“I tend to believe that the aviation industry is very inclusive because, at its core, it is a customer service industry that aims to bring diverse people from around the globe together.” — Lauren Costello, APEX and IFSA

Can you describe a challenge you faced in the industry as a woman and how you overcame it?

I am fortunate to have not faced any real challenges at work due to my gender. That said, when I travel for work, I have noticed varying cultural norms and inconsistencies in the way women are viewed around the globe.

I tend to believe that the aviation industry is very inclusive because, at its core, it is a customer service industry that aims to bring diverse people from around the globe together to learn and celebrate new traditions, conduct business and experience different cultures. This means we find ourselves collaborating with individuals of varying ages, sexes, races, ethnicities, nationalities and religions, more so than many other industries. I am therefore optimistic that those cultural differences and views, especially of women, will become increasingly blurred in the years ahead.

Patty Chang, Product Management, Global Mobile Broadband, Viasat

Patty Chang works in product management with Viasat’s Global Mobile Broadband division. She is responsible for defining, planning and launching the company’s products and services for business jet customers. Prior to her current role, Patty was part of Viasat’s commercial aviation team, where she focused on market strategy, product marketing and the delivery of retail and value-added in-flight connectivity services to commercial airlines.

Before joining Viasat, Patty was a senior product marketing manager at a semiconductor company, Entropic Communications, where she was responsible for the company’s access product line, which enabled broadband services over coaxial cable for fiber-to-the-home/curb deployments.

Patty earned a bachelor’s degree from the University of California, San Diego. Her most memorable moments at Viasat were launching the first successful Viasat retail in-flight Wi-Fi service on Virgin America and sponsorship promotions with Netflix, Spotify and LinkedIn.

What’s it like working in a male-dominated industry? 

I’ve found there are always challenges and rewards in dealing with any person or group – gender aside. But specifically in male-dominated industries like aviation, I do believe females have more to prove, initially. To gain respect we must present with greater confidence, demonstrate competence and strive to be heard. Once these factors are established, I have found support and trust can be achieved in the workplace.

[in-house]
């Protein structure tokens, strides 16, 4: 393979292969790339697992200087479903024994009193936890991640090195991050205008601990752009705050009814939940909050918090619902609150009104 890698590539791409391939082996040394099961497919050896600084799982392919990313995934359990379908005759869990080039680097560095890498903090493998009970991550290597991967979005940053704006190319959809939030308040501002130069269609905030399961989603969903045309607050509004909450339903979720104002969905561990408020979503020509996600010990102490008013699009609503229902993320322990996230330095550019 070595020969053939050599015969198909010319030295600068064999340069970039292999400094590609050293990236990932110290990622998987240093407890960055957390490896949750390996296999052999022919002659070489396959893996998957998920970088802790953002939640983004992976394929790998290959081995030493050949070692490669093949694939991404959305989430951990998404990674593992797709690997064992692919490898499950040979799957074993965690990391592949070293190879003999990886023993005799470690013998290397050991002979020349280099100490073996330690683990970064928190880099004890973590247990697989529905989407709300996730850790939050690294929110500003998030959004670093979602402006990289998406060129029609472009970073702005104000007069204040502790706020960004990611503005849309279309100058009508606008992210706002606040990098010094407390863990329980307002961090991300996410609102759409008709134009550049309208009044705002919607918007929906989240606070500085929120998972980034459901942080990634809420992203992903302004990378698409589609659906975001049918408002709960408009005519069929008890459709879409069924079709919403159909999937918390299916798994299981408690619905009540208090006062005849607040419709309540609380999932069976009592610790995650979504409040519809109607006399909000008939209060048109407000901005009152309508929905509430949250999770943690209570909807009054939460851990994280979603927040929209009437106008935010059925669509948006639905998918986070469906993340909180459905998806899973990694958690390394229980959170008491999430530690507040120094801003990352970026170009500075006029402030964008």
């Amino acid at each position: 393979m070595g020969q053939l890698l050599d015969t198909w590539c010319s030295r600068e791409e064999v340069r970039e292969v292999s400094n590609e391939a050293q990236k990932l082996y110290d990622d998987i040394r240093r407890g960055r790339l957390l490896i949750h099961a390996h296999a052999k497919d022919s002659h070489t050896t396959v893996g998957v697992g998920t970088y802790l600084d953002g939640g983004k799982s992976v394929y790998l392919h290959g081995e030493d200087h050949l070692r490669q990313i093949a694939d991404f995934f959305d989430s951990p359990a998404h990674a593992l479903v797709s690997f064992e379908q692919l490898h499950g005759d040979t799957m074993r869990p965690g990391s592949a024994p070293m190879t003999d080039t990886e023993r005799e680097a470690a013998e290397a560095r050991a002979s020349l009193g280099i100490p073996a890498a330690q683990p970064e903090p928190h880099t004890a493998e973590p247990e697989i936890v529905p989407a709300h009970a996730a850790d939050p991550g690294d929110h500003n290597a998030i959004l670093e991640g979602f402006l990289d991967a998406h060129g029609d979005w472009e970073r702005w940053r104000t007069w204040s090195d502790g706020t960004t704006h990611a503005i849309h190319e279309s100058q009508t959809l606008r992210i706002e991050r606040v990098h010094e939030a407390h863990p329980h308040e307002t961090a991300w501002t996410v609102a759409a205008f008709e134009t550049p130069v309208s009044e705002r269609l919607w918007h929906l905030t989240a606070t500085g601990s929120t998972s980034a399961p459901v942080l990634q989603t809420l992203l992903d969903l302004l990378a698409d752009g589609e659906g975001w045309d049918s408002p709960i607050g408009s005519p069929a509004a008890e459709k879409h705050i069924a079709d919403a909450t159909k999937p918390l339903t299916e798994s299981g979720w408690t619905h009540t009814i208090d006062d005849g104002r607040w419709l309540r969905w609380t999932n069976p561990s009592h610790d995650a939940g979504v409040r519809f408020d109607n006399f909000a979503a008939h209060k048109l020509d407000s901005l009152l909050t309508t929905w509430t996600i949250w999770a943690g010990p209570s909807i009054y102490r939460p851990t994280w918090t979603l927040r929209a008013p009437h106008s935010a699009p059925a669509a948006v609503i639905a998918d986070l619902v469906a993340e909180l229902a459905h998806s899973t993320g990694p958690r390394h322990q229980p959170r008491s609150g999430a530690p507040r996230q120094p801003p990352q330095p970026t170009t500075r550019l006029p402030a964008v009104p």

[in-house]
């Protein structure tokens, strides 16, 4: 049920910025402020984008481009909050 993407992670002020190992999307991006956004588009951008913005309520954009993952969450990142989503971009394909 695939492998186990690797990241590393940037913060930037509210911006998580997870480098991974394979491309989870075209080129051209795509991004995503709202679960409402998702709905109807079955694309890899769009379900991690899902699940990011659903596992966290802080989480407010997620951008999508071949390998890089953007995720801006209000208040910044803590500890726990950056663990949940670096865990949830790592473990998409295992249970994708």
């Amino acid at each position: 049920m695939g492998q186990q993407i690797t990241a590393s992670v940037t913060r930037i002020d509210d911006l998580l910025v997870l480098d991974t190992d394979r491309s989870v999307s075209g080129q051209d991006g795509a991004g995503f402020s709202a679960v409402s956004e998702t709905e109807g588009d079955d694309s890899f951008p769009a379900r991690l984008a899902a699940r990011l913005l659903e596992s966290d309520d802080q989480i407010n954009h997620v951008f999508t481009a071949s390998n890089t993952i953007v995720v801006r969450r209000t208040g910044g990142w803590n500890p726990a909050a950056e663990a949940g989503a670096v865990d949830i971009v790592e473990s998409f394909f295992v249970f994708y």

“I have found support and trust can be achieved in the workplace.” — Patty Chang, Viasat

Can you describe a challenge you faced in the industry as a woman and how you overcame it?

Being credible is a big challenge women face in a male-dominated industry, especially when you’re the only woman in the meeting room. Early on in my career, I was mistaken as the secretary or assistant as some men were not used to interacting with women. I’ve overcome lack of credibility by becoming the subject matter expert in my field and clearly communicating my points of view with confidence.

Claudia Hellmann, Team Leader, Lufthansa Systems

Claudia started her professional career at Lufthansa Systems with an apprenticeship as a qualified IT specialist in 2001. After that she worked as a software test manager and project manager for airline IT projects. Afterwards, she became an IT service delivery manager. Since 2015, leadership has been her professional focus and, in 2016, she was promoted to team leader at Lufthansa Systems.

Can you describe a challenge you faced in the industry as a woman and how you overcame it?

Disagreeing with the ideas, initiatives or goals of people (especially men) at higher levels of power and authority and overcoming the status quo are challenges women in the industry face. It’s hard work for a woman to be heard, understood and valued for her input in that kind of situation. You have to be strong and focused to be accepted.

Maintaining Self-confidence, body language and poise under pressure can make or break your ability to succeed. Being aware of those qualities and applying them to overcome those challenges is important.

“Day care facilities for employees as well as flexible working models would be helpful.” —  Claudia Hellmann, Lufthansa Systems

What could the industry do better to encourage more women to join the aviation field?

Work-life balance is still the most important factor. Day care facilities for employees as well as flexible working models (e.g. home offices, trust-based working times) would be helpful to allow women to remain in a full-time role after motherhood if they want to.